Article Hindi

From Bipasha and John's chemistry to seductive melodies: 5 unforgettable Jism memories

As the Pooja Bhatt-produced, Amit Saxena-directed erotic thriller completes 15 years, we take a look at the parts it is still remembered for.

Suparna Thombare

Released on 17 January 2003, Jism, starring Bipasha Basu and John Abraham, was one of the early successful mainstream erotic thrillers.

Written by Mahesh Bhatt, the film borrowed its plot from the Hollywood film Body Heat (1981). The acting was nothing to write home about. But, interestingly, there were many other things that made this a film worth remembering.

Here is our pick of five unforgettable facts about Jism (2003).

1. Bipasha Basu and John Abraham's chemistry

One of the hottest male models of the time, John Abraham made his Hindi film debut with Jism, and was paired with the newly anointed sex symbol Bipasha Basu, who had made her debut with Ajnabee (2001). The two got really close while shooting the film and began dating before it hit the theatres. Their off-screen affair rubbed off on screen too, and gave audiences the kind of intense chemistry that an erotic thriller needs.

2. The in-your-face sex scenes

Kabir (John), an alcoholic playboy, and the unhappily married Sonia indulge in several sexual escapades throughout the film. Many erotic thrillers have been made in Hindi cinema over the years, but Jism remains one of the more memorable, thanks to the way the intimate sequences were shot. From multiple smooches and intense lovemaking on the beach to blindfold sex in the bedroom, the eroticism in this one was too hot to handle for the time. Fifty shades of Kabir anyone?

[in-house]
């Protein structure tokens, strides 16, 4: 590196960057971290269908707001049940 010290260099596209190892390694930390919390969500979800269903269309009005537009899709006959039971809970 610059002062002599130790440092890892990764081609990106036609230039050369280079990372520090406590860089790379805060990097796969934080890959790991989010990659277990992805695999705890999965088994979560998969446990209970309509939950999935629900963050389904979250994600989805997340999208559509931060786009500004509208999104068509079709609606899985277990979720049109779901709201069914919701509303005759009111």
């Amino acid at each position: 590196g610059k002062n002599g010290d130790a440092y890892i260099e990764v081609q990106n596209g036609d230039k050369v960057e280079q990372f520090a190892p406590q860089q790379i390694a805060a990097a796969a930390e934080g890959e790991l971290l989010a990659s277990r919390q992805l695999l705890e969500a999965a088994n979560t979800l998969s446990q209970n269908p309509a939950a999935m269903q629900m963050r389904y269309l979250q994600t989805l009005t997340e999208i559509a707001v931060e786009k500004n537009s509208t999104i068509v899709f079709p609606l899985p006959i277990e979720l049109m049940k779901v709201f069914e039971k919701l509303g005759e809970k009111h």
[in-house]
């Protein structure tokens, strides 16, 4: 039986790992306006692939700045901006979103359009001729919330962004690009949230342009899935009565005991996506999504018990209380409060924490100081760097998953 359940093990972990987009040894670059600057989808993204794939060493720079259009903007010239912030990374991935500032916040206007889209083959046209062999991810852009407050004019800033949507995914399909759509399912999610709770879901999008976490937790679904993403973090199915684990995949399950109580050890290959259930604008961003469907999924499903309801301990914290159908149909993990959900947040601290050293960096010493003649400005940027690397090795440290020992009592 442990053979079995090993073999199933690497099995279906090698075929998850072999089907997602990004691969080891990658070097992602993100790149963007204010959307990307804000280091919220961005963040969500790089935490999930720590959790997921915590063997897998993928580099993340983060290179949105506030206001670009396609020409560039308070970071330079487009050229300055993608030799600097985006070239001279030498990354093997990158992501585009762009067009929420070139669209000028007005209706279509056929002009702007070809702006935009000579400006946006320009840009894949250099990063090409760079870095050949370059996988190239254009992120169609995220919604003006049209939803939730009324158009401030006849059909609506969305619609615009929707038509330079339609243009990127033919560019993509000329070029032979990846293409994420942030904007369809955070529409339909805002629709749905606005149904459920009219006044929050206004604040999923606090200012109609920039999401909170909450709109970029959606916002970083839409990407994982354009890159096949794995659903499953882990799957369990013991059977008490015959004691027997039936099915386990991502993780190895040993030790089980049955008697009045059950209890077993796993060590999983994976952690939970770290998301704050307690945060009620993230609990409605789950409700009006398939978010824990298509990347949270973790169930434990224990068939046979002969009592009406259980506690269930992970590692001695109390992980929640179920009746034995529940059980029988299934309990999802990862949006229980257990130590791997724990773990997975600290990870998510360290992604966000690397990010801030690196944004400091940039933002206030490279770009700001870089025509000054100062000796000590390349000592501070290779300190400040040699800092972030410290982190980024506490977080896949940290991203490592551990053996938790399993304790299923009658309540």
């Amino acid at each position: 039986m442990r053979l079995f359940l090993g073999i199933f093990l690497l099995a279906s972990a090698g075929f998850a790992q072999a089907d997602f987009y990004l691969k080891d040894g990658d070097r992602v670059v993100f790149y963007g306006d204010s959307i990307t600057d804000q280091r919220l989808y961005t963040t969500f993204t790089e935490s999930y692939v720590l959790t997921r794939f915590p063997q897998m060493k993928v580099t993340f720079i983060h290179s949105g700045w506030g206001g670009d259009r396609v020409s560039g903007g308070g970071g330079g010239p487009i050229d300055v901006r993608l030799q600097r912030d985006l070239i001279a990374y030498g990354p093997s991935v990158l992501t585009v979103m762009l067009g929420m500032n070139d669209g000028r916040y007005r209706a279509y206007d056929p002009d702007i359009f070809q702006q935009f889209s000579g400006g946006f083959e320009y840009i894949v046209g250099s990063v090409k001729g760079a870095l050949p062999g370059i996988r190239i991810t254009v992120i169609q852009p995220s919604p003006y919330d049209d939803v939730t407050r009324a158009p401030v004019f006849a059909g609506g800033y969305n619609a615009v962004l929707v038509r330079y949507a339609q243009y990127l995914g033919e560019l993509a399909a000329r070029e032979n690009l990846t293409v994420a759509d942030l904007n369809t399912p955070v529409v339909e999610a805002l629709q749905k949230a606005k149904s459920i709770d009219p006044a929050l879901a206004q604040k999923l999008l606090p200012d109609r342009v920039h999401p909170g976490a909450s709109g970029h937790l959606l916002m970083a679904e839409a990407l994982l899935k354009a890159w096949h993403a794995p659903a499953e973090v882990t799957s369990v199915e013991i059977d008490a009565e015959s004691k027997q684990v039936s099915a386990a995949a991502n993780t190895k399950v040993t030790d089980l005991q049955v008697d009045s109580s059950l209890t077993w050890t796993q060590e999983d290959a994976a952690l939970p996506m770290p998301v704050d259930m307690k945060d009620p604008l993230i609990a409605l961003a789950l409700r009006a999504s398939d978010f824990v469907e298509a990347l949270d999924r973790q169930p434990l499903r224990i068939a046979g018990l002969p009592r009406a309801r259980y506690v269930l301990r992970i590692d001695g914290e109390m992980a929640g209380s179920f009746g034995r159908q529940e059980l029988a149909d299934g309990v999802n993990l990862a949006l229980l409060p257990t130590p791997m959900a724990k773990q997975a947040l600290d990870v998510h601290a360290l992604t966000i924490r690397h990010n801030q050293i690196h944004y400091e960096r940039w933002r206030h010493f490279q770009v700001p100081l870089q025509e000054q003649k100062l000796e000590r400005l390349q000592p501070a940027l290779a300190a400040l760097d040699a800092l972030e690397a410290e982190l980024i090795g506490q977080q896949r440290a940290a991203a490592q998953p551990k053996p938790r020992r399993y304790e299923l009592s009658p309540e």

3. 'Yeh jism pyar karna nahi jaanta'

Picture this: A roomful of lit candles. Bipasha Basu in thigh-high-slit gown, sitting seductively on the sofa, with a gun hidden under the cushion. And when Kabir aka John Abraham talks to her about love, she says, "Yeh jism pyar karna nahi jaanta, Kabir, ye jaanta hai sirf bhook, jism ki bhook [This body does not seek love, Kabir, it only seeks lust]."

Written by Niranjan Iyengar, this dialogue, mouthed by Bipasha Basu's sultry villainess in the penultimate scene of the film, has endured for 15 years. While it was bold and sexy then, it is used more for comic relief today. But we are sure several years from now too, the film will be remembered for this dialogue if not for anything else.

4. Songs

From Shreya Ghosal's seductive 'Jaadu Hai Nasha Hai' and romantic 'Chalo Tumko Lekar Chalein' to Roop Kumar Rathod's heart-breaking 'Shikayat Hai' and KK's melancholic rendition of 'Awaarapan', music composer MM Kreem composed a beautiful, melodious and diverse album.

5. Perennially shirtless John

John Abraham had the shirt off his back more than he had it on in this film, putting his gym-toned torso on display at every opportunity. Not that anyone in the audience was complaining! This film also made him and Bipasha Basu the sex symbols of the early 2000s.